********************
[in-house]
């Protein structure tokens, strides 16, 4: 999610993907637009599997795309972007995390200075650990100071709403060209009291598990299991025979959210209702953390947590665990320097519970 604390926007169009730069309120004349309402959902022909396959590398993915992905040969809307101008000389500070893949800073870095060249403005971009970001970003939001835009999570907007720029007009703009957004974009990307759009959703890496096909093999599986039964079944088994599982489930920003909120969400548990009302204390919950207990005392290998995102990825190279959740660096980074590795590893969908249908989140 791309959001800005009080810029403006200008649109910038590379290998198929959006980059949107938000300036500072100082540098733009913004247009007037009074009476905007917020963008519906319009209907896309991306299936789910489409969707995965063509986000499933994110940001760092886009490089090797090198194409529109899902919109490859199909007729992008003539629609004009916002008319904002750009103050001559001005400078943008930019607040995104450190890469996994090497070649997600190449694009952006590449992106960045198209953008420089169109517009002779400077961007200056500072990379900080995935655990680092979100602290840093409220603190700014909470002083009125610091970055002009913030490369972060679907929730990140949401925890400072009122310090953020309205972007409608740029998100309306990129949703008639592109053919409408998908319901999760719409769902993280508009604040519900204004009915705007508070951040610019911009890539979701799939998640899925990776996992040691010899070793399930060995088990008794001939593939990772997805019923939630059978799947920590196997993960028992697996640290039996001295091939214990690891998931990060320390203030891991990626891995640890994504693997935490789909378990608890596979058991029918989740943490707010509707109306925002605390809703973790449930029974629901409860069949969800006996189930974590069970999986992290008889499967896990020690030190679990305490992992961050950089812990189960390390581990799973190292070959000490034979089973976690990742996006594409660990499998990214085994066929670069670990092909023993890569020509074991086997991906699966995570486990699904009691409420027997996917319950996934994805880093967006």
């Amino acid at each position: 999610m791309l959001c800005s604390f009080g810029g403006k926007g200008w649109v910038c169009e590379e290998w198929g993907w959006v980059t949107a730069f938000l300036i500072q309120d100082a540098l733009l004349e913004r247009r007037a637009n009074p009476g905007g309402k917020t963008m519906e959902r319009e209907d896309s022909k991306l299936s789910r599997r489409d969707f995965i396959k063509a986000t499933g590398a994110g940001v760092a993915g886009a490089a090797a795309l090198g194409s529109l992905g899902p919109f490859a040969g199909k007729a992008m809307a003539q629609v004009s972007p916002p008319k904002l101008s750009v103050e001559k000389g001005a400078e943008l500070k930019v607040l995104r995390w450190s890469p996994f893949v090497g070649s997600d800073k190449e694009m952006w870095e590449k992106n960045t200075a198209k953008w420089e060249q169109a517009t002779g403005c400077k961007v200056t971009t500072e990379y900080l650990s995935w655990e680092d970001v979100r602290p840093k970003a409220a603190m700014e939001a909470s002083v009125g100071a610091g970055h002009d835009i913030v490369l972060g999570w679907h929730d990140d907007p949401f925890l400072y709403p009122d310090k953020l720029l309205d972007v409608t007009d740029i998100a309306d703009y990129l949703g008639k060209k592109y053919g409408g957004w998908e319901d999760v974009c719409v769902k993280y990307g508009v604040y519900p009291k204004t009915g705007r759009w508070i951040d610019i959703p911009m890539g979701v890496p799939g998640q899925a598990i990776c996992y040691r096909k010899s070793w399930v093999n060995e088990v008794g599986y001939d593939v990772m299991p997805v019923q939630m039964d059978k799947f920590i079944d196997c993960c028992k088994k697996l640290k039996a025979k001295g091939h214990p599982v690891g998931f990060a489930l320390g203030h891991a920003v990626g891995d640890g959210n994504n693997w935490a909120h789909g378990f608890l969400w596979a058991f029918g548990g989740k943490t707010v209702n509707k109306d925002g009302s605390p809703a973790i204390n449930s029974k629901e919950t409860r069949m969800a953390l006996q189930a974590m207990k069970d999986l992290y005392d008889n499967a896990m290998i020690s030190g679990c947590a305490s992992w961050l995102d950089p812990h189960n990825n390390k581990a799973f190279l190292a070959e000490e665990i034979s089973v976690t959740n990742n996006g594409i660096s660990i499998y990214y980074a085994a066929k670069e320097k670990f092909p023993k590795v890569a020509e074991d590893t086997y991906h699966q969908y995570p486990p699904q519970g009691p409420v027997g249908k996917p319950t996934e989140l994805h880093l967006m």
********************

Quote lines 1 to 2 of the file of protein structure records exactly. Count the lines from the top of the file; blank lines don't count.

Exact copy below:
[in-house]
């Protein structure tokens, strides 16, 4: 999610993907637009599997795309972007995390200075650990100071709403060209009291598990299991025979959210209702953390947590665990320097519970 604390926007169009730069309120004349309402959902022909396959590398993915992905040969809307101008000389500070893949800073870095060249403005971009970001970003939001835009999570907007720029007009703009957004974009990307759009959703890496096909093999599986039964079944088994599982489930920003909120969400548990009302204390919950207990005392290998995102990825190279959740660096980074590795590893969908249908989140 791309959001800005009080810029403006200008649109910038590379290998198929959006980059949107938000300036500072100082540098733009913004247009007037009074009476905007917020963008519906319009209907896309991306299936789910489409969707995965063509986000499933994110940001760092886009490089090797090198194409529109899902919109490859199909007729992008003539629609004009916002008319904002750009103050001559001005400078943008930019607040995104450190890469996994090497070649997600190449694009952006590449992106960045198209953008420089169109517009002779400077961007200056500072990379900080995935655990680092979100602290840093409220603190700014909470002083009125610091970055002009913030490369972060679907929730990140949401925890400072009122310090953020309205972007409608740029998100309306990129949703008639592109053919409408998908319901999760719409769902993280508009604040519900204004009915705007508070951040610019911009890539979701799939998640899925990776996992040691010899070793399930060995088990008794001939593939990772997805019923939630059978799947920590196997993960028992697996640290039996001295091939214990690891998931990060320390203030891991990626891995640890994504693997935490789909378990608890596979058991029918989740943490707010509707109306925002605390809703973790449930029974629901409860069949969800006996189930974590069970999986992290008889499967896990020690030190679990305490992992961050950089812990189960390390581990799973190292070959000490034979089973976690990742996006594409660990499998990214085994066929670069670990092909023993890569020509074991086997991906699966995570486990699904009691409420027997996917319950996934994805880093967006």